Swansea Town Walls
Has been described as a Certain Urban Defence
There are masonry footings remains
|Name||Swansea Town Walls
|Alternative Names||Abertawe; Seinhenydd; Sueineshea; Suenesel; Swinesey; Sweyneseye; Swyneseye
|1974 Authority||West Glamorgan
In his charter of 1306, William de Bros promised not to take a murage tax (for wall building) from the burgesses of Swansea without their consent. In 1317 and again in 1328, the King gave the burgesses the right to charge tolls on goods coming into Swansea and to use the money to build walls or pave streets.
Swansea's town walls were standing, at least partially, by 1332, when St. David's Hospital was established, as it was given plots of land "next to the wall of Sweynes".
A deed of 1499 speaks of a burgage plot "extending to the high road called Frog Street on the north, and as far as the Town Ditch to the south". The boundaries of two burgages in Frog Street and Fisher Street (1449) were formed by the Town Ditch.
A gate may have existed in the defences at the point where Frog Street joined Wassail Street, as Cromwell's 1650 survey of Swansea refers to "Wassal Street, without the gate", and an entry in the town Account Books for 1658 records the disbursement of 11s 2d "for 28 bushells of lime to mend the old gate at Wasell Street".
Swansea's town walls, gates and the town ditch appear in records through to the start of the eighteenth century.
The town defences subsequently disappeared during redevelopment of the medieval town. Specific features which have been rediscovered during development and excavations are referenced by the PRNs cross referenced to this one.
There is no visible evidence of the walls above ground but two murage grants are recorded in 1317 and 1338. John Pencok's land grant of 1498 describes the "town fosse" as lying west of his land. Morgan (1899) proposed that the wall followed the old bailey wall along College Street and turning south to Waterloo Street (formely called Old Walls). Excavations have exposed sections of the wall in several places. The corner house to the north-west of Church Street in 1897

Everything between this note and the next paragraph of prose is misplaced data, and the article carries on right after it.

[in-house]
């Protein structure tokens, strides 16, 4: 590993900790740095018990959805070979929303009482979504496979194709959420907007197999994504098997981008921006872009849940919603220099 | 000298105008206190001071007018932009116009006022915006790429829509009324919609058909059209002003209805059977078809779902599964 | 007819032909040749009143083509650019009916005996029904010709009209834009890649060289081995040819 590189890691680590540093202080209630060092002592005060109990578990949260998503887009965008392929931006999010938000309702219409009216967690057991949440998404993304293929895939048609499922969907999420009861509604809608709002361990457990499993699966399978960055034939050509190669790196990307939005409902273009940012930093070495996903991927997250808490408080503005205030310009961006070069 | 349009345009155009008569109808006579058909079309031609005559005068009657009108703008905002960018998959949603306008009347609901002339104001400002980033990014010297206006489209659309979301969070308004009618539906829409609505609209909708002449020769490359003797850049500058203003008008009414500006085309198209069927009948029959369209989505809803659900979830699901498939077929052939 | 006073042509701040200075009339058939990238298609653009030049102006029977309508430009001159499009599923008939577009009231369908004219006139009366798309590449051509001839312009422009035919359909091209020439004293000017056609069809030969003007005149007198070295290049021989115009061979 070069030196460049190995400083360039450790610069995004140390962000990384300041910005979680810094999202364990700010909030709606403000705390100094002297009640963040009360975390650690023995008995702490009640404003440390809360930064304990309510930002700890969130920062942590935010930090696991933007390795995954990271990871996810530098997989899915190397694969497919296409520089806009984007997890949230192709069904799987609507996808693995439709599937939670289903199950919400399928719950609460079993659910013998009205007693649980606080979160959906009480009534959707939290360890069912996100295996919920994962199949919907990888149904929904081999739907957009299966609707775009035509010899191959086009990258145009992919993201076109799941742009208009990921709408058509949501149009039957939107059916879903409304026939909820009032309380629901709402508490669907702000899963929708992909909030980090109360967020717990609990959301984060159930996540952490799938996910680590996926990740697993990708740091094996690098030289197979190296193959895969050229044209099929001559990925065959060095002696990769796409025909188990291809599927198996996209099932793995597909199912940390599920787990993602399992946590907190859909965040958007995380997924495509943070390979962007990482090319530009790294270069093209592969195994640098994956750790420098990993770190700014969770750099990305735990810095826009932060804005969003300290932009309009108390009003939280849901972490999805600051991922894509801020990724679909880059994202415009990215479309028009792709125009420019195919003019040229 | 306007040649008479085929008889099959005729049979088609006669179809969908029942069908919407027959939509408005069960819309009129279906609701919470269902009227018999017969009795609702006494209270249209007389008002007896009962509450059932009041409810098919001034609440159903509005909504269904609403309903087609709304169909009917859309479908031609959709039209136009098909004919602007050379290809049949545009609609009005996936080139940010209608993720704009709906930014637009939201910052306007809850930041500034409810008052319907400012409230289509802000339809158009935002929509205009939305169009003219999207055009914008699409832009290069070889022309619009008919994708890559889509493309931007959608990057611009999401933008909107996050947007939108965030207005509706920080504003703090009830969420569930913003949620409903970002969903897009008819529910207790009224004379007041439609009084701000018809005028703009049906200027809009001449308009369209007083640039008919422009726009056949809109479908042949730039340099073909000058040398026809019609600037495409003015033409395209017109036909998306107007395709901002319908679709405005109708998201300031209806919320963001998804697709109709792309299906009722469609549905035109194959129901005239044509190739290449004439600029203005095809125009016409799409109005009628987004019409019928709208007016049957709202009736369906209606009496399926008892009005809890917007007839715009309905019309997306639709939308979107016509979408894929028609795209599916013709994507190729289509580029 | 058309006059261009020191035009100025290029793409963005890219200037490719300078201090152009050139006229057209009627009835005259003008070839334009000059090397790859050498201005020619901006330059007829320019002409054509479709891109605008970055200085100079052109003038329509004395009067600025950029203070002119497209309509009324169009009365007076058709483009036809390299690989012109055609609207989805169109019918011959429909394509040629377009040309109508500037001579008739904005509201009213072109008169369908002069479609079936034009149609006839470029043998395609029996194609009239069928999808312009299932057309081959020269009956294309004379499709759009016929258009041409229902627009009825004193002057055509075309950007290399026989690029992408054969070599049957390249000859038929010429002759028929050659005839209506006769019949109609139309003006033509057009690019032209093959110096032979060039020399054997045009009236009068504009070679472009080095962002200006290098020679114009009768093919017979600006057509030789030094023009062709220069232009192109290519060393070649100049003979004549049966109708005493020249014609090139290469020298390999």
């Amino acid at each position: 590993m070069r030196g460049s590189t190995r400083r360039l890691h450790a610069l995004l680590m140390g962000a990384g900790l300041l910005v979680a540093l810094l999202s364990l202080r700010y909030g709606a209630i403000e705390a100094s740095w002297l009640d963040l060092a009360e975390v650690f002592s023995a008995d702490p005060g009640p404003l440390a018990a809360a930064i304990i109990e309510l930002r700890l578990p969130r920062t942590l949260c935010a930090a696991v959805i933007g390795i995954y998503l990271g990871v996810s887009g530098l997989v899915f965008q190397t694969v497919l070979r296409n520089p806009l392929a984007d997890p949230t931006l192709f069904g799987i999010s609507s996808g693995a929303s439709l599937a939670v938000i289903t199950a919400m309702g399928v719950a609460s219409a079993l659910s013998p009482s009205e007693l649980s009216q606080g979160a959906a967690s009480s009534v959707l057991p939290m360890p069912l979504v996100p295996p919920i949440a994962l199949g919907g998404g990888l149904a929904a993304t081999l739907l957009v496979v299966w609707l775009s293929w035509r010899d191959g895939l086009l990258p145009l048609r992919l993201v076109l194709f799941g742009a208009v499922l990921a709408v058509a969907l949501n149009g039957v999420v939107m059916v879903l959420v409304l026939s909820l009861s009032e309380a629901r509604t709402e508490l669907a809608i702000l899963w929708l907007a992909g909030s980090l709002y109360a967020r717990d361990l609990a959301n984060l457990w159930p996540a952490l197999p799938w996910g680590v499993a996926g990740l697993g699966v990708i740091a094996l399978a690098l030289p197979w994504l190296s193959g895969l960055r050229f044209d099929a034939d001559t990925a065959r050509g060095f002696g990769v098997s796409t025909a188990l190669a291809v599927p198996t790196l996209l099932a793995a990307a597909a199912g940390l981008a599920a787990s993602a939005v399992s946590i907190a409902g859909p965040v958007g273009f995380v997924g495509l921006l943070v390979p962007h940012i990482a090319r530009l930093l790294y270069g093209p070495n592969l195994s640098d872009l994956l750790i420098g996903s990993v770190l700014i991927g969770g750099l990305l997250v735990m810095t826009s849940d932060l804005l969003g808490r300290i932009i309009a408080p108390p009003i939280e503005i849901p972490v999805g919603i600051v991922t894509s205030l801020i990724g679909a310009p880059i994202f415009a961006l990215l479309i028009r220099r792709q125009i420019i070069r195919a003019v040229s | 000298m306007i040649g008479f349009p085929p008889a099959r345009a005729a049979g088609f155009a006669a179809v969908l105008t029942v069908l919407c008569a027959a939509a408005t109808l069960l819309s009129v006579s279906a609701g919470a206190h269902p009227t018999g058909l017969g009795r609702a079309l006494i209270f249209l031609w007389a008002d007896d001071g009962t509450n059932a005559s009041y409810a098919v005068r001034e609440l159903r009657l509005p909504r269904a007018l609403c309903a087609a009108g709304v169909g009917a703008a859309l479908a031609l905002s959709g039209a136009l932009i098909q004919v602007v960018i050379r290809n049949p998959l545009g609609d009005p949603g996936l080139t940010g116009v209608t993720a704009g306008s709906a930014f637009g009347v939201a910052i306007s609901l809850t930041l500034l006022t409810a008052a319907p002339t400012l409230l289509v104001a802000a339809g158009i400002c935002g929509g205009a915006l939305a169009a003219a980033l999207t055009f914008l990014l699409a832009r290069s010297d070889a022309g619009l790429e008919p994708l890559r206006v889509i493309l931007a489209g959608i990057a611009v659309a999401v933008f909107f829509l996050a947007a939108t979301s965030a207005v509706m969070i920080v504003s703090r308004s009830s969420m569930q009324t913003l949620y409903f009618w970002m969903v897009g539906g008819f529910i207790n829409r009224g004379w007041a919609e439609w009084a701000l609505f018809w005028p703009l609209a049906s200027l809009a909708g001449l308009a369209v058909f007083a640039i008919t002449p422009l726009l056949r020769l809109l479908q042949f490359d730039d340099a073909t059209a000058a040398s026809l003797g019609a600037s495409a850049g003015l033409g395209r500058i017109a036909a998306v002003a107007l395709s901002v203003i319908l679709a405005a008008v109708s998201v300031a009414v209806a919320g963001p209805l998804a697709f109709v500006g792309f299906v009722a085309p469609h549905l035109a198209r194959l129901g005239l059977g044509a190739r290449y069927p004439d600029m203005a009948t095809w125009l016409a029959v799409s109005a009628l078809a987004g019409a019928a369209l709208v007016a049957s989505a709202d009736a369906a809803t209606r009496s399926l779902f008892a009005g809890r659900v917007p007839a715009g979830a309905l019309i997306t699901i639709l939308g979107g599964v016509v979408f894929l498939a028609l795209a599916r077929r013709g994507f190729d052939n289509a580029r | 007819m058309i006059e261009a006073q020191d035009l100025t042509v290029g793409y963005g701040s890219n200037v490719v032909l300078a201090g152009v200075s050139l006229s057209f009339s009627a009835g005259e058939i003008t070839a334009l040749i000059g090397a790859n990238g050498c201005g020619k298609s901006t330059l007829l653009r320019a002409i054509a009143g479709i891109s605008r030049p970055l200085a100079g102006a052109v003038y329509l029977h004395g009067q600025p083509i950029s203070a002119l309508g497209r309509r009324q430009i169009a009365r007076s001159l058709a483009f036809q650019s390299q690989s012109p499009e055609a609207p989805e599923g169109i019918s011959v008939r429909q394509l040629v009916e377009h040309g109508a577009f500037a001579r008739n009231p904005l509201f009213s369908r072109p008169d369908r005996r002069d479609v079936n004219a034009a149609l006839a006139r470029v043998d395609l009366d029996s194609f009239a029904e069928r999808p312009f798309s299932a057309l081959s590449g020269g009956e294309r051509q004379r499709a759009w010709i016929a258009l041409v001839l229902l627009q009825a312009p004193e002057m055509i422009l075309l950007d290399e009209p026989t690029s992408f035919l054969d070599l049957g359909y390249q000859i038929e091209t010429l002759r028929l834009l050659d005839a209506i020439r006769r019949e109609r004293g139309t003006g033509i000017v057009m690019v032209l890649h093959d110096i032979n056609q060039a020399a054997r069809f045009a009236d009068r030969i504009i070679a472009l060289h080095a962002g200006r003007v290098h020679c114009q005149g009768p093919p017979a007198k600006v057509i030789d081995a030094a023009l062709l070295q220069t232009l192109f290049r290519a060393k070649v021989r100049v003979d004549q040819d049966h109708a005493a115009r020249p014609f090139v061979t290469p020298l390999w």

In 1926 two sections were revealed in Quay Street and a 20 foot high wall with half a round tower during demolition in King Street and Welcome Lane. Jones thought it be part of the town wall and Llewelyn Morgan considered that it may be 14th century. It runs in line with the Castle wall and another similar section runs south from King's Street. A flight of steps had been built against the tower from the High Steet to the Strand. Excavation in the 1970s (SS656934) revealed a 20 metre section of the town ditch running e-w under King's lane. The ditch was U shaped in section with a narrow bottom 30 cms wide, 3 metres below the present surface. It contained pottery sherds, shellfish and iron slag. Further work revealed that the ditch cut through an earlier Medieval ditch also U shaped and 2.5 metres south. A Medieval sherd was also found in this earlier ditch. Excavation at SS 65529295 revealed the walls at Whitewalls. Eight and twelve courses of the wall survived. It was constructed of roughly dressed local stone and was 1.09m wide with a ditch in front about 10 metres wide. East of it were the foundations of a building running parallel with it. Finds include 13th - 14th century pottery. (Glamorgan-Gwent Archaeological Trust HER)
The National Monument Record (Coflein) number(s)
County Historic Environment Record
|OS Map Grid Reference||SS657929